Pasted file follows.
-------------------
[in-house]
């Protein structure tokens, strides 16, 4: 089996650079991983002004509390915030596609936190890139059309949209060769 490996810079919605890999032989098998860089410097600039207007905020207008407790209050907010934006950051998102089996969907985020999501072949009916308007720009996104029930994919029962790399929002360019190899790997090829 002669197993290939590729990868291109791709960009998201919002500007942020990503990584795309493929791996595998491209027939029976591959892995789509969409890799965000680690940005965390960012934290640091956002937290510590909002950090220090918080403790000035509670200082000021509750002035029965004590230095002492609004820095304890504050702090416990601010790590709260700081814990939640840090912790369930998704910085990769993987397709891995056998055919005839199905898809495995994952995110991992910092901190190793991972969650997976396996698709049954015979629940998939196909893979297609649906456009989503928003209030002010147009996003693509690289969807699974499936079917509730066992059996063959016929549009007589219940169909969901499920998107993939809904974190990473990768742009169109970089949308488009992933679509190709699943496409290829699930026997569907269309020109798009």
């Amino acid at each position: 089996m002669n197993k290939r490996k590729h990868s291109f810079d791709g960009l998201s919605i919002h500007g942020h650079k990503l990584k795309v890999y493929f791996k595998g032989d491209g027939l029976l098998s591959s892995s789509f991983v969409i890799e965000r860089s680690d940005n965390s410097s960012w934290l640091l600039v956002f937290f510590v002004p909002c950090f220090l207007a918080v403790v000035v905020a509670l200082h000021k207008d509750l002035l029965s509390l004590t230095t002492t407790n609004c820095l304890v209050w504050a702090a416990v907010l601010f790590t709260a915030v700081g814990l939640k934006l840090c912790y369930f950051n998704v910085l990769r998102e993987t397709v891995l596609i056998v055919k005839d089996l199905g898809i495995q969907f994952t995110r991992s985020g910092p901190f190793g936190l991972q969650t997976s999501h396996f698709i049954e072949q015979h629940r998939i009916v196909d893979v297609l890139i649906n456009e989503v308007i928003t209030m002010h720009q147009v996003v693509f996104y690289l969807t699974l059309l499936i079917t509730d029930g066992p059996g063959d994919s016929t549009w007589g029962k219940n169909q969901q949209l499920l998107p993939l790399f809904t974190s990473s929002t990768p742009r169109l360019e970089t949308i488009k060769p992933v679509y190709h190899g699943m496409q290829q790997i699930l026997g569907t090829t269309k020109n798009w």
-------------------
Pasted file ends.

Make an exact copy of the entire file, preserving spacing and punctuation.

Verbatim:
[in-house]
């Protein structure tokens, strides 16, 4: 089996650079991983002004509390915030596609936190890139059309949209060769 490996810079919605890999032989098998860089410097600039207007905020207008407790209050907010934006950051998102089996969907985020999501072949009916308007720009996104029930994919029962790399929002360019190899790997090829 002669197993290939590729990868291109791709960009998201919002500007942020990503990584795309493929791996595998491209027939029976591959892995789509969409890799965000680690940005965390960012934290640091956002937290510590909002950090220090918080403790000035509670200082000021509750002035029965004590230095002492609004820095304890504050702090416990601010790590709260700081814990939640840090912790369930998704910085990769993987397709891995056998055919005839199905898809495995994952995110991992910092901190190793991972969650997976396996698709049954015979629940998939196909893979297609649906456009989503928003209030002010147009996003693509690289969807699974499936079917509730066992059996063959016929549009007589219940169909969901499920998107993939809904974190990473990768742009169109970089949308488009992933679509190709699943496409290829699930026997569907269309020109798009």
């Amino acid at each position: 089996m002669n197993k290939r490996k590729h990868s291109f810079d791709g960009l998201s919605i919002h500007g942020h650079k990503l990584k795309v890999y493929f791996k595998g032989d491209g027939l029976l098998s591959s892995s789509f991983v969409i890799e965000r860089s680690d940005n965390s410097s960012w934290l640091l600039v956002f937290f510590v002004p909002c950090f220090l207007a918080v403790v000035v905020a509670l200082h000021k207008d509750l002035l029965s509390l004590t230095t002492t407790n609004c820095l304890v209050w504050a702090a416990v907010l601010f790590t709260a915030v700081g814990l939640k934006l840090c912790y369930f950051n998704v910085l990769r998102e993987t397709v891995l596609i056998v055919k005839d089996l199905g898809i495995q969907f994952t995110r991992s985020g910092p901190f190793g936190l991972q969650t997976s999501h396996f698709i049954e072949q015979h629940r998939i009916v196909d893979v297609l890139i649906n456009e989503v308007i928003t209030m002010h720009q147009v996003v693509f996104y690289l969807t699974l059309l499936i079917t509730d029930g066992p059996g063959d994919s016929t549009w007589g029962k219940n169909q969901q949209l499920l998107p993939l790399f809904t974190s990473s929002t990768p742009r169109l360019e970089t949308i488009k060769p992933v679509y190709h190899g699943m496409q290829q790997i699930l026997g569907t090829t269309k020109n798009w």